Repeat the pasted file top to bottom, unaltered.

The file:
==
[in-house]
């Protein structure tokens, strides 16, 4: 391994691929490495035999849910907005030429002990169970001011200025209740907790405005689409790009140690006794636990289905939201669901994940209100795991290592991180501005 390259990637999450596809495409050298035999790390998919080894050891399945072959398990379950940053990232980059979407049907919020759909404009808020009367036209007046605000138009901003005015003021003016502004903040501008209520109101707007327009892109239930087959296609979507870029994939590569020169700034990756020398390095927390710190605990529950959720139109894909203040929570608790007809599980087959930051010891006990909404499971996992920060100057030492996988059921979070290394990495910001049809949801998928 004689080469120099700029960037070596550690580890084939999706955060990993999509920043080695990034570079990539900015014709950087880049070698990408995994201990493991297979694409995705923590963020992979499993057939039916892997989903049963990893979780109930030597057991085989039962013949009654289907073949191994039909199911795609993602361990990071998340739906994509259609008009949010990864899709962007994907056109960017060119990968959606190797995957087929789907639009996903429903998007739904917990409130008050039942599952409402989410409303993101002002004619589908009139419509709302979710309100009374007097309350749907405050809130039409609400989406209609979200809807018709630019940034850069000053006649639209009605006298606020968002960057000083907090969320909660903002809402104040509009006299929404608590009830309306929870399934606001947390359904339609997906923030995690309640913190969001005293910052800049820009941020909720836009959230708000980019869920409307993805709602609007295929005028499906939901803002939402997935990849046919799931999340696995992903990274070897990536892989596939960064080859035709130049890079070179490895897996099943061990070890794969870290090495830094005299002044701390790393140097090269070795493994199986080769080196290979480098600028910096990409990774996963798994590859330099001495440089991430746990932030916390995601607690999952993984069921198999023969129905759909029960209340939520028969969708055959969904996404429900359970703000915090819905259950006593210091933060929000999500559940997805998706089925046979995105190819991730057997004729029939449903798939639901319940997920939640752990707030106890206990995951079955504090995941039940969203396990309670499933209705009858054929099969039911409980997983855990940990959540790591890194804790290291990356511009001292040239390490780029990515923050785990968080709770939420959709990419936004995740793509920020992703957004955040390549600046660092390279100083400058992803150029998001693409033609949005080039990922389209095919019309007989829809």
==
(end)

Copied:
[in-house]
């Protein structure tokens, strides 16, 4: 391994691929490495035999849910907005030429002990169970001011200025209740907790405005689409790009140690006794636990289905939201669901994940209100795991290592991180501005 390259990637999450596809495409050298035999790390998919080894050891399945072959398990379950940053990232980059979407049907919020759909404009808020009367036209007046605000138009901003005015003021003016502004903040501008209520109101707007327009892109239930087959296609979507870029994939590569020169700034990756020398390095927390710190605990529950959720139109894909203040929570608790007809599980087959930051010891006990909404499971996992920060100057030492996988059921979070290394990495910001049809949801998928 004689080469120099700029960037070596550690580890084939999706955060990993999509920043080695990034570079990539900015014709950087880049070698990408995994201990493991297979694409995705923590963020992979499993057939039916892997989903049963990893979780109930030597057991085989039962013949009654289907073949191994039909199911795609993602361990990071998340739906994509259609008009949010990864899709962007994907056109960017060119990968959606190797995957087929789907639009996903429903998007739904917990409130008050039942599952409402989410409303993101002002004619589908009139419509709302979710309100009374007097309350749907405050809130039409609400989406209609979200809807018709630019940034850069000053006649639209009605006298606020968002960057000083907090969320909660903002809402104040509009006299929404608590009830309306929870399934606001947390359904339609997906923030995690309640913190969001005293910052800049820009941020909720836009959230708000980019869920409307993805709602609007295929005028499906939901803002939402997935990849046919799931999340696995992903990274070897990536892989596939960064080859035709130049890079070179490895897996099943061990070890794969870290090495830094005299002044701390790393140097090269070795493994199986080769080196290979480098600028910096990409990774996963798994590859330099001495440089991430746990932030916390995601607690999952993984069921198999023969129905759909029960209340939520028969969708055959969904996404429900359970703000915090819905259950006593210091933060929000999500559940997805998706089925046979995105190819991730057997004729029939449903798939639901319940997920939640752990707030106890206990995951079955504090995941039940969203396990309670499933209705009858054929099969039911409980997983855990940990959540790591890194804790290291990356511009001292040239390490780029990515923050785990968080709770939420959709990419936004995740793509920020992703957004955040390549600046660092390279100083400058992803150029998001693409033609949005080039990922389209095919019309007989829809």